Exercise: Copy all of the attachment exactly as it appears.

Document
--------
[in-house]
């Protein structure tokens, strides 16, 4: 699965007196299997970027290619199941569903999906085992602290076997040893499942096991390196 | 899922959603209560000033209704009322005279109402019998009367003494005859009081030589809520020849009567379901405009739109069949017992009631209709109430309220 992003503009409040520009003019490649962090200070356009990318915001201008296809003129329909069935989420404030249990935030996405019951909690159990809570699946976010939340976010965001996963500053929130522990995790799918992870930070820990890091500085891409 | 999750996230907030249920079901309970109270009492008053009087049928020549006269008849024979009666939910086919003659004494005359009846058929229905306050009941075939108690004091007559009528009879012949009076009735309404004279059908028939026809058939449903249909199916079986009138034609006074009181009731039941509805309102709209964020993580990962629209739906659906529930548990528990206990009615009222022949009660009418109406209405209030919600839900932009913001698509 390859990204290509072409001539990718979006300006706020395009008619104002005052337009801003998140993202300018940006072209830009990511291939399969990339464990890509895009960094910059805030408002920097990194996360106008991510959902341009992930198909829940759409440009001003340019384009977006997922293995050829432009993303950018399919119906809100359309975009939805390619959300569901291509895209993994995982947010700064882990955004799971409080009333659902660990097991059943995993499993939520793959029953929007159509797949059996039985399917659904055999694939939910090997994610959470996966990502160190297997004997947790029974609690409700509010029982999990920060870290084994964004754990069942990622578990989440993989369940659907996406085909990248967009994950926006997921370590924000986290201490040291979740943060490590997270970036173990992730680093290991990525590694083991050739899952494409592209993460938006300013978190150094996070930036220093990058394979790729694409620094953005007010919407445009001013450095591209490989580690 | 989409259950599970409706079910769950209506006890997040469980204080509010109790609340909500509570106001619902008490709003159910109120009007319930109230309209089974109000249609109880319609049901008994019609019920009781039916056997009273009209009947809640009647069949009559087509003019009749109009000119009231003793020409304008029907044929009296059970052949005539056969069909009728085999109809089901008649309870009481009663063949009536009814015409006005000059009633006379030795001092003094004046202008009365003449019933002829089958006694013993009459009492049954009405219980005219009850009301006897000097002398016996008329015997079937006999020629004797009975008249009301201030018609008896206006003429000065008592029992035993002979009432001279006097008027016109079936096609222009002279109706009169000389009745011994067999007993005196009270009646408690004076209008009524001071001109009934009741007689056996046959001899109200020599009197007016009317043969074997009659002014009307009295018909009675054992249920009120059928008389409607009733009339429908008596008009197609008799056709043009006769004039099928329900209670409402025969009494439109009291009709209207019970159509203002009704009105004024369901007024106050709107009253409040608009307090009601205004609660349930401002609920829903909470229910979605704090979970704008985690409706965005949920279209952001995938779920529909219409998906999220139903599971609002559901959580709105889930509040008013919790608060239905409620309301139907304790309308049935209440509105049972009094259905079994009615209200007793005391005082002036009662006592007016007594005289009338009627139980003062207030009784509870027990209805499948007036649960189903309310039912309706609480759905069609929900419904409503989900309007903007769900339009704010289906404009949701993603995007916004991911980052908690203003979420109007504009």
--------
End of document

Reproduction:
[in-house]
């Protein structure tokens, strides 16, 4: 699965007196299997970027290619199941569903999906085992602290076997040893499942096991390196 | 899922959603209560000033209704009322005279109402019998009367003494005859009081030589809520020849009567379901405009739109069949017992009631209709109430309220 992003503009409040520009003019490649962090200070356009990318915001201008296809003129329909069935989420404030249990935030996405019951909690159990809570699946976010939340976010965001996963500053929130522990995790799918992870930070820990890091500085891409 | 999750996230907030249920079901309970109270009492008053009087049928020549006269008849024979009666939910086919003659004494005359009846058929229905306050009941075939108690004091007559009528009879012949009076009735309404004279059908028939026809058939449903249909199916079986009138034609006074009181009731039941509805309102709209964020993580990962629209739906659906529930548990528990206990009615009222022949009660009418109406209405209030919600839900932009913001698509 390859990204290509072409001539990718979006300006706020395009008619104002005052337009801003998140993202300018940006072209830009990511291939399969990339464990890509895009960094910059805030408002920097990194996360106008991510959902341009992930198909829940759409440009001003340019384009977006997922293995050829432009993303950018399919119906809100359309975009939805390619959300569901291509895209993994995982947010700064882990955004799971409080009333659902660990097991059943995993499993939520793959029953929007159509797949059996039985399917659904055999694939939910090997994610959470996966990502160190297997004997947790029974609690409700509010029982999990920060870290084994964004754990069942990622578990989440993989369940659907996406085909990248967009994950926006997921370590924000986290201490040291979740943060490590997270970036173990992730680093290991990525590694083991050739899952494409592209993460938006300013978190150094996070930036220093990058394979790729694409620094953005007010919407445009001013450095591209490989580690 | 989409259950599970409706079910769950209506006890997040469980204080509010109790609340909500509570106001619902008490709003159910109120009007319930109230309209089974109000249609109880319609049901008994019609019920009781039916056997009273009209009947809640009647069949009559087509003019009749109009000119009231003793020409304008029907044929009296059970052949005539056969069909009728085999109809089901008649309870009481009663063949009536009814015409006005000059009633006379030795001092003094004046202008009365003449019933002829089958006694013993009459009492049954009405219980005219009850009301006897000097002398016996008329015997079937006999020629004797009975008249009301201030018609008896206006003429000065008592029992035993002979009432001279006097008027016109079936096609222009002279109706009169000389009745011994067999007993005196009270009646408690004076209008009524001071001109009934009741007689056996046959001899109200020599009197007016009317043969074997009659002014009307009295018909009675054992249920009120059928008389409607009733009339429908008596008009197609008799056709043009006769004039099928329900209670409402025969009494439109009291009709209207019970159509203002009704009105004024369901007024106050709107009253409040608009307090009601205004609660349930401002609920829903909470229910979605704090979970704008985690409706965005949920279209952001995938779920529909219409998906999220139903599971609002559901959580709105889930509040008013919790608060239905409620309301139907304790309308049935209440509105049972009094259905079994009615209200007793005391005082002036009662006592007016007594005289009338009627139980003062207030009784509870027990209805499948007036649960189903309310039912309706609480759905069609929900419904409503989900309007903007769900339009704010289906404009949701993603995007916004991911980052908690203003979420109007504009």